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Morphological and genetic diversity of shea tree (Vitellaria paradoxa) in the savannah regions of Ghana
- Abdulai, Issaka, Krutovsky, Konstantin V., Finkeldey, Reiner
- Genetic resources and crop evolution 2017 v.64 no.6 pp. 1253-1268
- Vitellaria paradoxa, agricultural land, alleles, arid zones, breeding, canopy, climate change, ecological zones, farmers, forest reserves, forests, gene flow, genetic markers, genetic variation, heterozygosity, in situ conservation, land use, livelihood, petioles, phenotype, savannas, tree and stand measurements, trees, Ghana, Guinea, Sudan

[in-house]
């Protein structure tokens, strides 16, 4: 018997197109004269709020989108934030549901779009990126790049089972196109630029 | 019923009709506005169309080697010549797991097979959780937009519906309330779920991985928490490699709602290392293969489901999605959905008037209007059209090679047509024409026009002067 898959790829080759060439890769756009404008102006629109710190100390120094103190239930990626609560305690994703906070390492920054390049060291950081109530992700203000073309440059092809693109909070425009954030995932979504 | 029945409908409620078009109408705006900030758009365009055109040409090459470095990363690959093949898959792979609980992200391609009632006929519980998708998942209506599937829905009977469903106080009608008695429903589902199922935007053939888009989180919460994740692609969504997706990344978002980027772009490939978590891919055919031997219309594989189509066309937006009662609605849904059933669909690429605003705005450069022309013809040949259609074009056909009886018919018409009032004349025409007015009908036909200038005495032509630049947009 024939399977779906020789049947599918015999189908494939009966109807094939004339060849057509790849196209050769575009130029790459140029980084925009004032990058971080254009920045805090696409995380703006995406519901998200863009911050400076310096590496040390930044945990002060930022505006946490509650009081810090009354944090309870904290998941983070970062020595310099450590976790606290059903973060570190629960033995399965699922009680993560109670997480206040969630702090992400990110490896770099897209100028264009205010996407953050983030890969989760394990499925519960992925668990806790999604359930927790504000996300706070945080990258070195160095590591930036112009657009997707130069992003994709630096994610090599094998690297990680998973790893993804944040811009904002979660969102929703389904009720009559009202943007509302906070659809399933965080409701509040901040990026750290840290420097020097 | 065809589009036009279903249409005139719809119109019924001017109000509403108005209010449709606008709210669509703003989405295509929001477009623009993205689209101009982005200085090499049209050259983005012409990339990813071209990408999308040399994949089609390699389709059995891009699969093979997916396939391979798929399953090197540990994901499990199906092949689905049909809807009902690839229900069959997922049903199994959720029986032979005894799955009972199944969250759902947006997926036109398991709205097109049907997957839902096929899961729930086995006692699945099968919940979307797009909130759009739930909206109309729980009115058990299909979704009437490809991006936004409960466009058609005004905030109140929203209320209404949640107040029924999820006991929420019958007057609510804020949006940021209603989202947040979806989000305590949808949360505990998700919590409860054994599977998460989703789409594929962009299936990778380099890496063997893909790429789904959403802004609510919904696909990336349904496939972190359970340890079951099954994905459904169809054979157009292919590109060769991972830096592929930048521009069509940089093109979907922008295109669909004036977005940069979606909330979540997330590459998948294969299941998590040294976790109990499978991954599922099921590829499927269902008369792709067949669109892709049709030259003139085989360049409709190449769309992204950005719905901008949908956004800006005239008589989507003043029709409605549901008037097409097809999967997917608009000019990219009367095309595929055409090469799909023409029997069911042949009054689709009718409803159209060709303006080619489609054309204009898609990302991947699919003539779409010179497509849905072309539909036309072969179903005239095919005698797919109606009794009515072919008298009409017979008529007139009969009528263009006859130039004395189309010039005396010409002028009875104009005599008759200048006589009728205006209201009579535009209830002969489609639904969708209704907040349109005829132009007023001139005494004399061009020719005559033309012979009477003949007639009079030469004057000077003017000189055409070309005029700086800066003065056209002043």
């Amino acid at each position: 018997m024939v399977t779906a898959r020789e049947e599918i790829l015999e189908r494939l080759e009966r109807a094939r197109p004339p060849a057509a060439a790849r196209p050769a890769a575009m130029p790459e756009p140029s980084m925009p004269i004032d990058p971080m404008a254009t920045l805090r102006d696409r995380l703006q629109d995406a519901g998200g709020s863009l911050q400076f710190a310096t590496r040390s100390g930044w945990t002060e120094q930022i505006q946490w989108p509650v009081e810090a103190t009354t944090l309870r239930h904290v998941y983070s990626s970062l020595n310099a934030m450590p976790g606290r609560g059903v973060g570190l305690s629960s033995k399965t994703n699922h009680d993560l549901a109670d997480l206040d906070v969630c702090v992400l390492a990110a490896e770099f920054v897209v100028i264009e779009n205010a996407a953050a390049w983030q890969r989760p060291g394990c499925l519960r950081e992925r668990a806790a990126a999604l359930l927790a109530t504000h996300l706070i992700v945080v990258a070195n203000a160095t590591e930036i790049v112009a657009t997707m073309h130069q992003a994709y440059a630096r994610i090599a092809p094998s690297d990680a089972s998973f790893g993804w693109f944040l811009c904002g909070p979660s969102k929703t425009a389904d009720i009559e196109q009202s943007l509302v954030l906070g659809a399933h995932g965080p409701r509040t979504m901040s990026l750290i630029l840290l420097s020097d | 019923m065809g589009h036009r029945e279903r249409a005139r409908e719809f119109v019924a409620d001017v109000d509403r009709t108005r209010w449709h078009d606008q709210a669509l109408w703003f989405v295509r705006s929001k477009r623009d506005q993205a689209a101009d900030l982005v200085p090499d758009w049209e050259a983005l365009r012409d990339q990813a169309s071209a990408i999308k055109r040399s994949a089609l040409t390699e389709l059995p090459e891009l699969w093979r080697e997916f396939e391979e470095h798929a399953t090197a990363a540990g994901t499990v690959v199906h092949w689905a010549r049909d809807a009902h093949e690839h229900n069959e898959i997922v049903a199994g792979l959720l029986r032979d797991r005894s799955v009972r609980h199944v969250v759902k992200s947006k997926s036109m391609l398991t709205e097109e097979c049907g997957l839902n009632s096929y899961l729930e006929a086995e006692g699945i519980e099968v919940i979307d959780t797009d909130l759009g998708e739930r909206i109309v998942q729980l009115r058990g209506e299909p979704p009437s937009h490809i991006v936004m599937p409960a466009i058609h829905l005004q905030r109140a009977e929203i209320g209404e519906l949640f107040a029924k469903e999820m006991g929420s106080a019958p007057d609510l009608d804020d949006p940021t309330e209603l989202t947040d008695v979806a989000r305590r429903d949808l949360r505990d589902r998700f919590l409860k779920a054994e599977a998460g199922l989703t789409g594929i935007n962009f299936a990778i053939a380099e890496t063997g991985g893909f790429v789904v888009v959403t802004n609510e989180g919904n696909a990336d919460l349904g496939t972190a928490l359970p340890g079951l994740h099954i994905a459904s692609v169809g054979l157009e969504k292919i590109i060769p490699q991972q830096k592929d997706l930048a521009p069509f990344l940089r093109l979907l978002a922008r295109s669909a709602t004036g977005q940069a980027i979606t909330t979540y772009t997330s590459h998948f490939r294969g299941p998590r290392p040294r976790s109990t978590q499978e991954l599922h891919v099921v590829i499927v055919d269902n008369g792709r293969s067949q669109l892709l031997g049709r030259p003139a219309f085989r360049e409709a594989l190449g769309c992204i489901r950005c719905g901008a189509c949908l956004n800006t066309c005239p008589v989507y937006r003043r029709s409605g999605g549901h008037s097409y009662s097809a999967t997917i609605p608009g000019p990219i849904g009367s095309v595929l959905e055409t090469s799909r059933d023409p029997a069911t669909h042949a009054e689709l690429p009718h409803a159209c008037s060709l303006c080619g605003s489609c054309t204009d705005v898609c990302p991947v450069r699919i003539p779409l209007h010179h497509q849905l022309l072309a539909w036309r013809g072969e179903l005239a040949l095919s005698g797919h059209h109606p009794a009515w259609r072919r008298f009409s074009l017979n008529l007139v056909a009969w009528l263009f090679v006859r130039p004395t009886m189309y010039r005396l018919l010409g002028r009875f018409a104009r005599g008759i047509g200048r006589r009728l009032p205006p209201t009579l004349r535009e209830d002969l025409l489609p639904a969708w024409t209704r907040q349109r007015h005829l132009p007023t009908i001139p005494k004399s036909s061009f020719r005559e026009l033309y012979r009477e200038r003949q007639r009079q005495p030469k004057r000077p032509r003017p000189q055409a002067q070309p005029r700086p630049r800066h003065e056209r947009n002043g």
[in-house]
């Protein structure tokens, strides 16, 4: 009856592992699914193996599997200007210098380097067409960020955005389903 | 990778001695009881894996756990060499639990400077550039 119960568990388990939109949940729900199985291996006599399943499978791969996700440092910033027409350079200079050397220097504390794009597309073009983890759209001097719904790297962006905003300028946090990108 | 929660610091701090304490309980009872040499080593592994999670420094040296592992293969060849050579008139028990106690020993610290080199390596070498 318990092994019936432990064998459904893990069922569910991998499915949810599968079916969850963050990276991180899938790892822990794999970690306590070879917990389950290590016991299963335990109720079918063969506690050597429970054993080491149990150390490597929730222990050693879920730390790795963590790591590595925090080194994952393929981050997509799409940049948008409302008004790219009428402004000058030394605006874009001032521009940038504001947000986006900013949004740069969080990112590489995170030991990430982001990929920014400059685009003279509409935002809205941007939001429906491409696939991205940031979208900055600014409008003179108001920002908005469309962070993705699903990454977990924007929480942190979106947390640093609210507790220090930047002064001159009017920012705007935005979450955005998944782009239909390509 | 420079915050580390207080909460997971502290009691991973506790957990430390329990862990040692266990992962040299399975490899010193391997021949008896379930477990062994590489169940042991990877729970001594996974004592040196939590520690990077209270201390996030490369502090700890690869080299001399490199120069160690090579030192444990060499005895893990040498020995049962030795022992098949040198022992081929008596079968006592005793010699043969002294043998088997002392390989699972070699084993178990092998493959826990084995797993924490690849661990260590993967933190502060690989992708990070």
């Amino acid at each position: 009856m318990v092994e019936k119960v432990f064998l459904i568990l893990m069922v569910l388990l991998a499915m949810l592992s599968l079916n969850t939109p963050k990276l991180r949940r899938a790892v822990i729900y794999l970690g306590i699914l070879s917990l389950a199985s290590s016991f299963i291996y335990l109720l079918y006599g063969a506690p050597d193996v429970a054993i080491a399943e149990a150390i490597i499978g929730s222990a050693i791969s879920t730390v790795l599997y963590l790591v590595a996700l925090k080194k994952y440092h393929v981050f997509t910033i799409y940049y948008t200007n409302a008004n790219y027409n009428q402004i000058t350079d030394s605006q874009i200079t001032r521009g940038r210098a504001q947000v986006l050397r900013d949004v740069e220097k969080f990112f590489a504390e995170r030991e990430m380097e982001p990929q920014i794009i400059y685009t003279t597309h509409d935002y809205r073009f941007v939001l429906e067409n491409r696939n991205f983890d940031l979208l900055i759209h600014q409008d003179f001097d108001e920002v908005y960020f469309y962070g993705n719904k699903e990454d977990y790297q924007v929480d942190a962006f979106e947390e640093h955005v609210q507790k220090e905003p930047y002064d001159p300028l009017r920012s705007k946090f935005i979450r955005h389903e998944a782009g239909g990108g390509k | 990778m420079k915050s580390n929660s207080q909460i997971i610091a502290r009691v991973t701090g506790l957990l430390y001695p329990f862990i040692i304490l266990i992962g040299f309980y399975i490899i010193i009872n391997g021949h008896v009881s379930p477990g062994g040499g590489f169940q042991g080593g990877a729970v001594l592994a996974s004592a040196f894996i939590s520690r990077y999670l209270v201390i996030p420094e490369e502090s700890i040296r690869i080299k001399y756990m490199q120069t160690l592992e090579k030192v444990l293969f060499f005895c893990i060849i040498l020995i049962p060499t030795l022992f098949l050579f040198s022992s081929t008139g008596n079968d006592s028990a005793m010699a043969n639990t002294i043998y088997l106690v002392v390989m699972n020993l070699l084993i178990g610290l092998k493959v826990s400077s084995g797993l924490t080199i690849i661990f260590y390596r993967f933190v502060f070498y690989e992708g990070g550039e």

- Vitellaria paradoxa C. F. Gaertn., commonly known as shea tree or Vitellaria, is ranked the most important tree species of the savannah regions in the most African countries due to its ecological and economic importance for livelihoods and national economies. However, the savannah regions are the most vulnerable areas to the global climate change. Moreover, the Vitellaria populations on farmlands are threatened by the dominance of old trees with low or lack of regeneration. In this study both morphological and genetic diversity were assessed using several phenotypic traits and 10 microsatellite markers, respectively, to assess the impact of land use and agro-ecozone types on Vitellaria in Ghana. The land use types were forests and farmlands, and the agro-ecozone types included the Transitional, Guinea, and Sudan savannah zones. The mean values of morphological traits, such as diameter at breast height (DBH) and canopy diameter (CD), were statistically different between forest (DBH = 22.20, CD = 5.37) and farmland (DBH = 39.85 CD = 7.49) populations (P < 0.00001). The Sudan savannah zone with mean petiole length of 4.96 cm showed significant difference from the other zones, likely as a result of adaptation to drier climate conditions. Genetic data analysis was based on 10 microsatellite markers and revealed high genetic diversity of Vitellaria in Ghana: mean expected heterozygosity, H ₑ was 0.667, and allelic richness, measured as number of effective alleles A ₑ , was 4.066. Both farmlands and forests were very diverse indicating lack of negative influence of farmer’s selection on genetic diversity. Fixation index was positive for all populations (mean F IS = 0.136) with farmlands recording relatively higher values than forests in all ecological zone types studied, probably indicating less gene flow in the farmlands. Moderate differentiation (F′ ST = 0.113) was comparable to other similar tree species. Both land use and ecological zone types influenced genetic differentiation of Vitellaria at varying levels. The species was spatially structured across three ecozones and following climatic gradient. The forest reserves are used in situ conservation for Vitellaria in Ghana. High diversity observed in the most arid zones provides opportunity to find and use appropriate plant materials for breeding climate change resilient trees.